The Telegraph (England), Dec. 15, 2002 (Opinion)
By Alasdair Palmer
After the bombs in Bali and Kenya, and the attempt to use a missile to shoot down a passenger airliner, there is a growing sense that it is merely a matter of time before America suffers a new attack: one that could be even more destructive than what happened on September 11, 2001. Is there anything which can be done to prevent an impending catastrophe?
It seems that there is. Only last week, the Intelligence Committee of the US Congress concluded that, had the FBI and the CIA actually responded effectively and efficiently to the information in their possession, they could have prevented the suicide hijackings which led to the devastation at the World Trade Center and the Pentagon, and the deaths of more than 3,000 people.
The Congressional Report does not provide much detail on what would be “effective” in forestalling the next terrorist outrage in America. But when I talked to several officers from both the CIA and FBI in New York and Washington last week, they were in no doubt about what they would have to do: they would have to torture people.
It is not just officers in the intelligence agencies who think this: senior lawyers working for the US government do so too. The unanimity in American law-enforcement circles is striking. Torture is no longer simply a topic for debate. The debate has been won. “After the next al-Qaeda outrage in the US, the pressure will be irresistible,” one federal prosecutor told me.
Most of us are so appalled by the whole idea of torture that we are inclined to claim that it does not work. Unfortunately it does – at least sometimes. In 1995 al-Qaeda planned to hijack 11 airliners flying out of the Philippines, with a total of 4,000 people aboard, and to crash them into the Pacific.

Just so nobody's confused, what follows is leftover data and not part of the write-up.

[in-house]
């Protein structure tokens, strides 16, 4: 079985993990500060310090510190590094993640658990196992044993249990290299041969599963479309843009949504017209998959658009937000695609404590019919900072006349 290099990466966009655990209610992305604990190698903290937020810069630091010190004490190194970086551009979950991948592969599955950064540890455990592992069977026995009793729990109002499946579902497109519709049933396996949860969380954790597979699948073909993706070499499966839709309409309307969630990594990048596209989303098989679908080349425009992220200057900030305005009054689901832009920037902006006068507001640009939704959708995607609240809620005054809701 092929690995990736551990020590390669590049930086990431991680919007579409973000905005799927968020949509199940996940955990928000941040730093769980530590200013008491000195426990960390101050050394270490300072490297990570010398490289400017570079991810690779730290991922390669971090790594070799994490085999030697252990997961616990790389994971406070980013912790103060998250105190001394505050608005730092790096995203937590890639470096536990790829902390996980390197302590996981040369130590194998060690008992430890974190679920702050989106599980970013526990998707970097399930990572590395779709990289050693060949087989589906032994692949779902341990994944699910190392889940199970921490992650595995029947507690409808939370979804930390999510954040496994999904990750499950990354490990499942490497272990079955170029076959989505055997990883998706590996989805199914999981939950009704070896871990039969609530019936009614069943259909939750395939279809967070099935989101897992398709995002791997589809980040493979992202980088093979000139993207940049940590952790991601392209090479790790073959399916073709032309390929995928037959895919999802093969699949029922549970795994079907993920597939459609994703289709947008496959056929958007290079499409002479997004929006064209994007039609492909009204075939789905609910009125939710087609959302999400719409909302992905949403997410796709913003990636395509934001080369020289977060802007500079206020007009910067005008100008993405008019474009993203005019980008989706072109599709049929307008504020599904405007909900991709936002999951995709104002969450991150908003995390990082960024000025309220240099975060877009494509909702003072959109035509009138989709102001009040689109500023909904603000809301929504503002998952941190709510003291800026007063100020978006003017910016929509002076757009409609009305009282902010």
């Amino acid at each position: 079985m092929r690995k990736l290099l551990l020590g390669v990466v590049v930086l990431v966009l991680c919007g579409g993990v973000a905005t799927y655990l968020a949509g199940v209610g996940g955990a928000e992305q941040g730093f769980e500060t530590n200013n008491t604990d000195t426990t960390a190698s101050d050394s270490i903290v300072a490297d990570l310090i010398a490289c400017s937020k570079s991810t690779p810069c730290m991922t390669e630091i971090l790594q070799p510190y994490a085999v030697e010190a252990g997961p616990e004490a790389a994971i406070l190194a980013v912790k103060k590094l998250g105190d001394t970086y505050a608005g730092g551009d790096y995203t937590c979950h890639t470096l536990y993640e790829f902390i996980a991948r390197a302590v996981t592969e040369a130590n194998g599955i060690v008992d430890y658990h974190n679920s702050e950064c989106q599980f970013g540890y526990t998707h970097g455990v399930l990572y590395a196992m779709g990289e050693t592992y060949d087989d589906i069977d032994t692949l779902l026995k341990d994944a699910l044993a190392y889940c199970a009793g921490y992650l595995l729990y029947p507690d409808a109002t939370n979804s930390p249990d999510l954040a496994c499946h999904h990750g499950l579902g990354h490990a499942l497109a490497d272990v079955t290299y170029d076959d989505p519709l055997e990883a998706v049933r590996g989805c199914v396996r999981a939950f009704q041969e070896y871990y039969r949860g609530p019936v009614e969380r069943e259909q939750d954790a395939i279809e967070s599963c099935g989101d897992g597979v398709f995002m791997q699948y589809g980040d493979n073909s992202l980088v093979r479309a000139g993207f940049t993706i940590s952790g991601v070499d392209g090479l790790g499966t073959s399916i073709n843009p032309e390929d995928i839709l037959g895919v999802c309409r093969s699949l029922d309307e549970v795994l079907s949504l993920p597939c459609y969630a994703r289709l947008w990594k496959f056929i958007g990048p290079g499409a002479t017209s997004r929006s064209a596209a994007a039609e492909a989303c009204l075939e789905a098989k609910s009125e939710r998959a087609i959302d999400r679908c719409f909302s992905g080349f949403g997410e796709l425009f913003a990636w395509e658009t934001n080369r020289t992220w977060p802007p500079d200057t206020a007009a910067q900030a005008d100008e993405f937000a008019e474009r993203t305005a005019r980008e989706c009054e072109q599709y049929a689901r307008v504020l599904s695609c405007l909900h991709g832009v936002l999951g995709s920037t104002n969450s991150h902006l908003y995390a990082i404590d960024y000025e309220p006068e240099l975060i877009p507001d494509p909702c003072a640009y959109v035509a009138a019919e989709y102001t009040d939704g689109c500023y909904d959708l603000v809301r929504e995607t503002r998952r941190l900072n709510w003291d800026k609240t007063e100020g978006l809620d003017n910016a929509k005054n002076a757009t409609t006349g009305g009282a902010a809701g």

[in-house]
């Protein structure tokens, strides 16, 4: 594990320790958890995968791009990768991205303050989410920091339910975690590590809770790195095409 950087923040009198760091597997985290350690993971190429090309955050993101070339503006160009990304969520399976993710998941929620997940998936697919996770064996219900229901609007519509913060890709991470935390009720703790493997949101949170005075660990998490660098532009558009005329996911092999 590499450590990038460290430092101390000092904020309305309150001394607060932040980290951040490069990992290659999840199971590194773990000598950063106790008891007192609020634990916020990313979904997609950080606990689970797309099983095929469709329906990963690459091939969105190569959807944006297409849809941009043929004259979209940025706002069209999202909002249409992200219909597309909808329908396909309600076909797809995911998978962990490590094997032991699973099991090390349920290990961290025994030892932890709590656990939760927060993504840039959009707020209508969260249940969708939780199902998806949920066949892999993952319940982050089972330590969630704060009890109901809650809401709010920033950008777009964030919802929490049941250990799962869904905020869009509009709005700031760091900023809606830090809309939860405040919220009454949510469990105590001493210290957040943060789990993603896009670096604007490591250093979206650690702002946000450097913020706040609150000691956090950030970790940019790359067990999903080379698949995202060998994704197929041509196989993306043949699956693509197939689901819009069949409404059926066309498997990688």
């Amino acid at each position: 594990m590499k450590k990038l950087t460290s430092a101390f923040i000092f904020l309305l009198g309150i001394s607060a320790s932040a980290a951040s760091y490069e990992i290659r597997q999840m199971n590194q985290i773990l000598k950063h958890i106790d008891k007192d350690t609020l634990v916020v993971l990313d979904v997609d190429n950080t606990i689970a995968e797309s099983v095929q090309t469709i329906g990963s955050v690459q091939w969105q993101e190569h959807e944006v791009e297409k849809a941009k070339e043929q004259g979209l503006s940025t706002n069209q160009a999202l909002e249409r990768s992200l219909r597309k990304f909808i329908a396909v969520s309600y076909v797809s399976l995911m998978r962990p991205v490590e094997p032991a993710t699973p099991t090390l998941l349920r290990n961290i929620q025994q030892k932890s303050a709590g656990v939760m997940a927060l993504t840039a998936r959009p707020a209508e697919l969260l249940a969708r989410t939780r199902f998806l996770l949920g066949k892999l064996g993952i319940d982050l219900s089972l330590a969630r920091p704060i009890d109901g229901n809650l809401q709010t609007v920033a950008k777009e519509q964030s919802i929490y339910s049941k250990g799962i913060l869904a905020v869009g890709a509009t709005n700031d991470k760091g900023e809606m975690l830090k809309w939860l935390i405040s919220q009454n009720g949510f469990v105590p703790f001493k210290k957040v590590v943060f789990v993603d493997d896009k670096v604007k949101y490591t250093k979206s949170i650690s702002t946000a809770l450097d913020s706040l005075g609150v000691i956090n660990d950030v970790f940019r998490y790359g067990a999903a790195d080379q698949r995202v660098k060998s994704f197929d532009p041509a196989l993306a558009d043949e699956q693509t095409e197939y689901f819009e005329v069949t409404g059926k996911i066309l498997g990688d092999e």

The Philippine intelligence agencies, suspecting a plot, arrested and tortured a man they thought was one of the terrorists. They broke most of his ribs, burned his genitals with cigarettes and poured water into his mouth until he couldn’t breathe. After 67 days, he came up with the information which enabled the Filipinos, together with the Americans – who were provided with the fruits of the interrogation – to frustrate the plot.
“In a sense, we already use torture anyway,” one CIA officer told me. “When we arrest a foreign national who we think has important information, we hand him over to a foreign government such as the Egyptians. Its police will arrest the suspect’s wife and children, put them at the other end of the same cell, and then produce a couple of pit bulls and say: ‘Talk, or we let these dogs go at your wife and child.’ That usually works.”
It seems to have worked, for instance, on Mahmud Abouhalima, an al-Qaeda member involved in the first plot to blow up the World Trade Center in 1993. Abouhalima unwisely fled to Egypt, where he was arrested. So was his mother. He was interrogated by the Egyptians and persuaded to name those involved in the plot. The CIA received a transcript.